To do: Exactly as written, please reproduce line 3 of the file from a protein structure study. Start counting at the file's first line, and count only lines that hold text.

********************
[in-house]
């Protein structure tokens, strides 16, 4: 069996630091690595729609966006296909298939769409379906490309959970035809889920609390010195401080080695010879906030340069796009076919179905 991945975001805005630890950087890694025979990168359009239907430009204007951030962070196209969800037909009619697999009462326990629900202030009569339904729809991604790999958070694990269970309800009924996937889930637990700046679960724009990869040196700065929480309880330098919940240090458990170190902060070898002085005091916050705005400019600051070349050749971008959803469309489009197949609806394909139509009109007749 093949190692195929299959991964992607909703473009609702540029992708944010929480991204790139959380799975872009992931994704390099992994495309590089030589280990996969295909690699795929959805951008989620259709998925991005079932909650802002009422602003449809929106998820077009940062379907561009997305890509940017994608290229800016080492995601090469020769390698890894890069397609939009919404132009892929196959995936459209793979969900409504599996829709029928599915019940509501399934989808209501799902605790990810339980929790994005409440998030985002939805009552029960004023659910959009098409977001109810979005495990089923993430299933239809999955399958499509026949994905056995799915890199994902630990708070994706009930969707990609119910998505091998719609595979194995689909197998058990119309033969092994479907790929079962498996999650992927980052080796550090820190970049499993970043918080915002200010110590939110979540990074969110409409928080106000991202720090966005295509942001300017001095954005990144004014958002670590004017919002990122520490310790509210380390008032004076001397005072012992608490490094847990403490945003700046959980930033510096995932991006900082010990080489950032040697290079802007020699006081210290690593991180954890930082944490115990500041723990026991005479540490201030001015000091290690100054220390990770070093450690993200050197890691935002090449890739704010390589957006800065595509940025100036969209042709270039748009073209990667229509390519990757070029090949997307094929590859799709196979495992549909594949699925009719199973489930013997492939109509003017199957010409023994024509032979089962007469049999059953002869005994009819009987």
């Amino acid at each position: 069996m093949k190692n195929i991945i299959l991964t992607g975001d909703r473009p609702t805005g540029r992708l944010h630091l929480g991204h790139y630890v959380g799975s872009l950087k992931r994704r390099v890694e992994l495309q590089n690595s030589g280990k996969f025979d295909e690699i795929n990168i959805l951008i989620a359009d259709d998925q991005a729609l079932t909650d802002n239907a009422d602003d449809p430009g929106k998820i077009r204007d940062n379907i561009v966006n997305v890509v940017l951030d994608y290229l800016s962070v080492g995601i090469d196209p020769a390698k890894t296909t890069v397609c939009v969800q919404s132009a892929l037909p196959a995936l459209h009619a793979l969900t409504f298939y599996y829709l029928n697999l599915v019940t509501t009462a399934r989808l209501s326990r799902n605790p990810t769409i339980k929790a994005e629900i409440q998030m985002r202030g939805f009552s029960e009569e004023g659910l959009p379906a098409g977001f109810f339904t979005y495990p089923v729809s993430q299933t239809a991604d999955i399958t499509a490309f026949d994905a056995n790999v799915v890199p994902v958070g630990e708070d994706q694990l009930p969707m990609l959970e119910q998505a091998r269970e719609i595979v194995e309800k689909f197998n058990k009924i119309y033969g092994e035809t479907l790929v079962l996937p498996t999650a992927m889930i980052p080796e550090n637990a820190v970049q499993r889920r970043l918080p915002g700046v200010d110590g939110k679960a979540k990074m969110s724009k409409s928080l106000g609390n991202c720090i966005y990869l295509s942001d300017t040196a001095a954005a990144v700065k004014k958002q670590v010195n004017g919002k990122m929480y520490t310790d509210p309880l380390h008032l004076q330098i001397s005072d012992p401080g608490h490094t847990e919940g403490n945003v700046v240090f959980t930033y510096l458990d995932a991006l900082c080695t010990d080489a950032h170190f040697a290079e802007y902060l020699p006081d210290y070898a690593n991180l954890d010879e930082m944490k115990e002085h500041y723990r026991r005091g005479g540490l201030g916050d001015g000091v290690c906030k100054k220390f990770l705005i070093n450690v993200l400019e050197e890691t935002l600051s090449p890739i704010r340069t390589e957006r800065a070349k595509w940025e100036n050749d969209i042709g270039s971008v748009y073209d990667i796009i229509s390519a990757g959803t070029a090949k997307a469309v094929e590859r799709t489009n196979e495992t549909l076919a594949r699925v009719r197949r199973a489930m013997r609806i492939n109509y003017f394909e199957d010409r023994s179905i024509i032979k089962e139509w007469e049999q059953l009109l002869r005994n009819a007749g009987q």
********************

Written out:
């Amino acid at each position: 069996m093949k190692n195929i991945i299959l991964t992607g975001d909703r473009p609702t805005g540029r992708l944010h630091l929480g991204h790139y630890v959380g799975s872009l950087k992931r994704r390099v890694e992994l495309q590089n690595s030589g280990k996969f025979d295909e690699i795929n990168i959805l951008i989620a359009d259709d998925q991005a729609l079932t909650d802002n239907a009422d602003d449809p430009g929106k998820i077009r204007d940062n379907i561009v966006n997305v890509v940017l951030d994608y290229l800016s962070v080492g995601i090469d196209p020769a390698k890894t296909t890069v397609c939009v969800q919404s132009a892929l037909p196959a995936l459209h009619a793979l969900t409504f298939y599996y829709l029928n697999l599915v019940t509501t009462a399934r989808l209501s326990r799902n605790p990810t769409i339980k929790a994005e629900i409440q998030m985002r202030g939805f009552s029960e009569e004023g659910l959009p379906a098409g977001f109810f339904t979005y495990p089923v729809s993430q299933t239809a991604d999955i399958t499509a490309f026949d994905a056995n790999v799915v890199p994902v958070g630990e708070d994706q694990l009930p969707m990609l959970e119910q998505a091998r269970e719609i595979v194995e309800k689909f197998n058990k009924i119309y033969g092994e035809t479907l790929v079962l996937p498996t999650a992927m889930i980052p080796e550090n637990a820190v970049q499993r889920r970043l918080p915002g700046v200010d110590g939110k679960a979540k990074m969110s724009k409409s928080l106000g609390n991202c720090i966005y990869l295509s942001d300017t040196a001095a954005a990144v700065k004014k958002q670590v010195n004017g919002k990122m929480y520490t310790d509210p309880l380390h008032l004076q330098i001397s005072d012992p401080g608490h490094t847990e919940g403490n945003v700046v240090f959980t930033y510096l458990d995932a991006l900082c080695t010990d080489a950032h170190f040697a290079e802007y902060l020699p006081d210290y070898a690593n991180l954890d010879e930082m944490k115990e002085h500041y723990r026991r005091g005479g540490l201030g916050d001015g000091v290690c906030k100054k220390f990770l705005i070093n450690v993200l400019e050197e890691t935002l600051s090449p890739i704010r340069t390589e957006r800065a070349k595509w940025e100036n050749d969209i042709g270039s971008v748009y073209d990667i796009i229509s390519a990757g959803t070029a090949k997307a469309v094929e590859r799709t489009n196979e495992t549909l076919a594949r699925v009719r197949r199973a489930m013997r609806i492939n109509y003017f394909e199957d010409r023994s179905i024509i032979k089962e139509w007469e049999q059953l009109l002869r005994n009819a007749g009987q």